With the unveiling of Ford Childress as West Virginia’s quarterback in a 41-7 victory over lowly Georgia State on Saturday at Milan Puskar Stadium, the Mountaineers took a big step toward developing an identity.
But when Coach Dana Holgorsen was asked during the Big 12 Conference coaches call if he knew where this team was heading, he had to reply in the negative.
“No, not really,” he began. “Defensively, I knew we were going to be ahead of where we were offensively and I’m pleased with what they have put out on the field, and they’ve continued to get better each week.”
Indeed, the Mountaineer defense is a horse of a totally different color from the one last year that broke all the records for futility.
But he knows they haven’t reached the heart of their schedule.
“Maryland brings a different test for us because they have two wideouts that are as good as anyone in the country, so that will be a good test for us,” he admitted.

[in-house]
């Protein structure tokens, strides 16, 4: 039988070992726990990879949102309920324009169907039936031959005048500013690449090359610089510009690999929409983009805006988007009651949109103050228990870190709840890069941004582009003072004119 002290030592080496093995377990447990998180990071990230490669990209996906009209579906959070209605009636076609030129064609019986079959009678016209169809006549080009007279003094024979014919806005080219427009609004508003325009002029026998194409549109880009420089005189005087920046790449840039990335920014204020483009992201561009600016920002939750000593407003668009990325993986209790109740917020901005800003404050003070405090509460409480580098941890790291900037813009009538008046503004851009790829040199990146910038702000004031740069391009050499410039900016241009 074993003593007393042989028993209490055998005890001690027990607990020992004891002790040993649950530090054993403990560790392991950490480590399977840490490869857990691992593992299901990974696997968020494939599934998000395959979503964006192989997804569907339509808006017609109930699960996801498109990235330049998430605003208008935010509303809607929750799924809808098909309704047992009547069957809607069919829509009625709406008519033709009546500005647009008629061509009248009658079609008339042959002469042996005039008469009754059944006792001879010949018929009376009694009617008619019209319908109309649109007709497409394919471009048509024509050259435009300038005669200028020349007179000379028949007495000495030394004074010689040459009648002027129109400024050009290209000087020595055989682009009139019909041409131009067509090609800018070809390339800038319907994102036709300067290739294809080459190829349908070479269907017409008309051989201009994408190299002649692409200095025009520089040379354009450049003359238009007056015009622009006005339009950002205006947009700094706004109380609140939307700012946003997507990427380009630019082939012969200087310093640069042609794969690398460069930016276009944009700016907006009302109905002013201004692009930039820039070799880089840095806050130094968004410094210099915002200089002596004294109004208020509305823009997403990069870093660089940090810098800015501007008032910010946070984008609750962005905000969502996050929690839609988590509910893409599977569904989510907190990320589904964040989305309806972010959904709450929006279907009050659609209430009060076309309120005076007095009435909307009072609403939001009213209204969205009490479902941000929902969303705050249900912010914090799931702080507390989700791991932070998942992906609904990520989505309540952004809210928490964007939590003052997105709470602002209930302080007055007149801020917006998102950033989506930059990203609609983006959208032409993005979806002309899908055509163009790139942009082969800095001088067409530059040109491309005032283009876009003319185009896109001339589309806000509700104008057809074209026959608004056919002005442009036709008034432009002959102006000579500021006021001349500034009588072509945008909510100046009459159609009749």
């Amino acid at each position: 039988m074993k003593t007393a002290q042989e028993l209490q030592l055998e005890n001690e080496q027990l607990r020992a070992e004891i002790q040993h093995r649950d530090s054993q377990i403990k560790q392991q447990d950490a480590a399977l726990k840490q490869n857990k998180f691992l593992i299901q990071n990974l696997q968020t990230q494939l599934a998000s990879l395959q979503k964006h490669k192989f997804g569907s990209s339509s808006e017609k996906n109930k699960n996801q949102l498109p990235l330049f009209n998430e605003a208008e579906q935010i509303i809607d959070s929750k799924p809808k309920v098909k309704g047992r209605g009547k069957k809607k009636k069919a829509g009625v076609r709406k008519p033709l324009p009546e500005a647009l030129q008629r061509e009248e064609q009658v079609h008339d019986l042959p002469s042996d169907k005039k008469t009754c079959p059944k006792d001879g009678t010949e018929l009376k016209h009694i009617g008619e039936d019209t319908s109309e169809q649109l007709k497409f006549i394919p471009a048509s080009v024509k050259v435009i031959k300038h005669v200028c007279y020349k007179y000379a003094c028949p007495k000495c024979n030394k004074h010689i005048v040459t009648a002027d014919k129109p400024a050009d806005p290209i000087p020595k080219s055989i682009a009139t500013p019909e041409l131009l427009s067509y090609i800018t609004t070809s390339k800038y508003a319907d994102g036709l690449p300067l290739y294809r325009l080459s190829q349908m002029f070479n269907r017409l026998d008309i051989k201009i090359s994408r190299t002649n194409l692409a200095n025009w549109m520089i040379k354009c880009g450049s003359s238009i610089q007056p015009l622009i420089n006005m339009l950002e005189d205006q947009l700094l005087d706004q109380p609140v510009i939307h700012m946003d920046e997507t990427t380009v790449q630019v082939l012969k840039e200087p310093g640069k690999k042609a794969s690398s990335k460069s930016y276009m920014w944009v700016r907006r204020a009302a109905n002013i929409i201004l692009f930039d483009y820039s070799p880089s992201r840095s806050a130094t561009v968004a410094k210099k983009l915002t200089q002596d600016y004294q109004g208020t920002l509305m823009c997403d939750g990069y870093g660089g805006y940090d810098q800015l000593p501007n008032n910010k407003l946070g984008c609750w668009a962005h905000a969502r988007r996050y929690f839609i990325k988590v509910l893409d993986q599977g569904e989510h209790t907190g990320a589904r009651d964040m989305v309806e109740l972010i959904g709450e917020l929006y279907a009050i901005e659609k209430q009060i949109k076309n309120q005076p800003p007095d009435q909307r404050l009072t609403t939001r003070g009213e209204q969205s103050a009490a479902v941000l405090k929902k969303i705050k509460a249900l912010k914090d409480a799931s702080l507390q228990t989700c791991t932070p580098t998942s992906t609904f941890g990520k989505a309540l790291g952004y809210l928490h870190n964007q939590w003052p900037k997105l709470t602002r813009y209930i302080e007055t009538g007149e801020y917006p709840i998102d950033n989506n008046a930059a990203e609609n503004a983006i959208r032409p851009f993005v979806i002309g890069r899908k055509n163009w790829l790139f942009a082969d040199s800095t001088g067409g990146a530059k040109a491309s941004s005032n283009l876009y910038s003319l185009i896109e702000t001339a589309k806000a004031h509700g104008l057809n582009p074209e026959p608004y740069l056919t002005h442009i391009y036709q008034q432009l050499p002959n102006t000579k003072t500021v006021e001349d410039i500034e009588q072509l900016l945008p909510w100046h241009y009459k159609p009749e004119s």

“Offensively we knew we were young and replacing a lot of guys. I think Ford will have a chance to settle the unknown at quarterback. We’ll go with him and try to continue to get better each week.”
Charles Sims has gone for 100-plus rushing yards in two of WVU’s first three games and also showed himself to be a big play receiver.
However, Holgorsen is trying to see that he doesn’t go overboard on Sims early in the season.
“His production is going to be high if we give it to him all the time, but it’s a long season and we don’t want to wear him down,” Holgorsen said. “We have to get him going in the pass game, get him in screens and dumping it to him in the flats. He’s extremely capable at doing a lot of that.”
Sims also is being used as an example of how to play the game to the younger players.
“He’s a hard worker in practice and a lot of these young kids are looking at him and saying that’s how he does it, that’s how I need to do it as well,” Holgorsen said. “He has played in a bunch of games and has consistency. He’s a well-rounded player. He’s good for a lot of our young backs. He adjusted really well because of his familiarity with me and the offense.”